Every year Mary Bannan gets a letter requesting she undergo a physical.
It doesn’t have to do with her age or previous health conditions.
It has to do with the two weeks Bannan spent at ground zero.
“We had hard hats and masks,” the retired nurse said, “but when you’re trying to take a blood pressure it’s really hard. We had our ventilators down half the time.”
Bannan was assisting in surgery at Medical College of Georgia Hospital the morning of Sept. 11 when a nurse ran in and announced a plane had crashed into the World Trade Center. Before Bannan’s heart quit pounding, the nurse returned announcing a second crash.
Less than 24 hours later, she was on her way to Washington, D.C., with about 30 other members of the Disaster Medical Assistance Team to assist at the Pentagon. After arriving, the team learned it wasn’t needed.
It was nearly a month before Bannan got a call asking her to join a team headed to New York.
When she arrived Oct. 8 for the first time in a decade, she didn’t recognize the city. The smoke from fires was still rising from the fallen buildings.
“You could smell burning all over,” she recalled. “There was dust everywhere. All the firemen and police officers were over the pit right next to the excavators still looking for their comrades that were dead.”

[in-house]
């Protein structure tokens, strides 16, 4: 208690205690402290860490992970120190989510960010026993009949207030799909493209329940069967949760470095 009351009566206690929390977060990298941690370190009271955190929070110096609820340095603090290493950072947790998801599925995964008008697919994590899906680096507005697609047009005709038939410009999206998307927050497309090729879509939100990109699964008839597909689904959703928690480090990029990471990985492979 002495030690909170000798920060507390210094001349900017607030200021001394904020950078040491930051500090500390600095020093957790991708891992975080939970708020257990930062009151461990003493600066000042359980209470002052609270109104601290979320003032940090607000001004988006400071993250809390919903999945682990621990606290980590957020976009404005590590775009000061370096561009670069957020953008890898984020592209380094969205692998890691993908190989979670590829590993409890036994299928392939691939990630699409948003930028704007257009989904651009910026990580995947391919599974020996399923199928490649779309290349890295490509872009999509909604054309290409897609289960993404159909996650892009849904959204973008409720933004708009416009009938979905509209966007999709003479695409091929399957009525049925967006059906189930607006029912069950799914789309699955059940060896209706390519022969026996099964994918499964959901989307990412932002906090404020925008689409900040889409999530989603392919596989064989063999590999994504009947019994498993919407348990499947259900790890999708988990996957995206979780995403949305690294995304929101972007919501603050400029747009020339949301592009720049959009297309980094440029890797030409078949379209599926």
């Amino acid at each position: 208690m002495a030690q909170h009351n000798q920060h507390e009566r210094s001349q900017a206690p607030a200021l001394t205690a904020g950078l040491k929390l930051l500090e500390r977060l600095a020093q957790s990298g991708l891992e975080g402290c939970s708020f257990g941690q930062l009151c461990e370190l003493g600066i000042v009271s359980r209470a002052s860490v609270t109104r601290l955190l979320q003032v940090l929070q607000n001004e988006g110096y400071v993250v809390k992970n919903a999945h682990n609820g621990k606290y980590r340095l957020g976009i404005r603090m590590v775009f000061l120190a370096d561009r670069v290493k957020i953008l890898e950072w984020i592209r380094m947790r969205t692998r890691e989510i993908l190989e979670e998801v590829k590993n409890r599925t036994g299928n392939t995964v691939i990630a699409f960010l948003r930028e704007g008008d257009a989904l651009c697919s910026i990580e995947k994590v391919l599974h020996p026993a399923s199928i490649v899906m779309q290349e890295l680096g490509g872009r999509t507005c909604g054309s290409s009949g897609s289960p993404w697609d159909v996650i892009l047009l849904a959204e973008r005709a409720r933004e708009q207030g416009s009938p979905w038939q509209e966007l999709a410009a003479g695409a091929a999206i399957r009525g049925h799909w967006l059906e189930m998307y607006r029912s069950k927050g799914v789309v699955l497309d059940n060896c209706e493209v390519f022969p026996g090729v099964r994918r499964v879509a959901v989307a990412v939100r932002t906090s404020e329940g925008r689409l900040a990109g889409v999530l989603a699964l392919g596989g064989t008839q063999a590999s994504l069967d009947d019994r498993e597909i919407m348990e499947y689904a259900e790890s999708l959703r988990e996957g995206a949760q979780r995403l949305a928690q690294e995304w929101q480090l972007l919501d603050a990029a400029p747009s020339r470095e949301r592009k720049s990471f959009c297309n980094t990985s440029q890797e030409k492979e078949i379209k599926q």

The team of doctors, nurses, EMTs, logistics experts and security specialists busied themselves caring for those clearing the site.
Many times, Bannan said, rescue workers would come in for first aid and discuss the emotional toll the job was taking. Others sat silently, completely withdrawn.
“It does take an emotional toll,” she said. “You don’t realize at the time how much of an emotional toll you go through. You come back and you’re still emotionally upset about what you’ve seen.”
For the 10th anniversary, Bannan said she felt the need to be near the site even if she won’t be allowed at the ceremony. She and her husband have already made arrangements to be in New York.
Several times she’s been back, always taking time out of her vacation to revisit the site and recall the time she spent there that October.
In her home, Bannan keeps a journal of her two weeks at Ground Zero, as well as stuffed animals, drawings and work gloves sent from children across the country to lift the spirits of the workers.
“People might want to take a moment on the 11th to look up there and hope and pray it never happens again,” Bannan said. “Those of us who were there are more aware of it and how horrible it was. We never want to see that on these shores again.”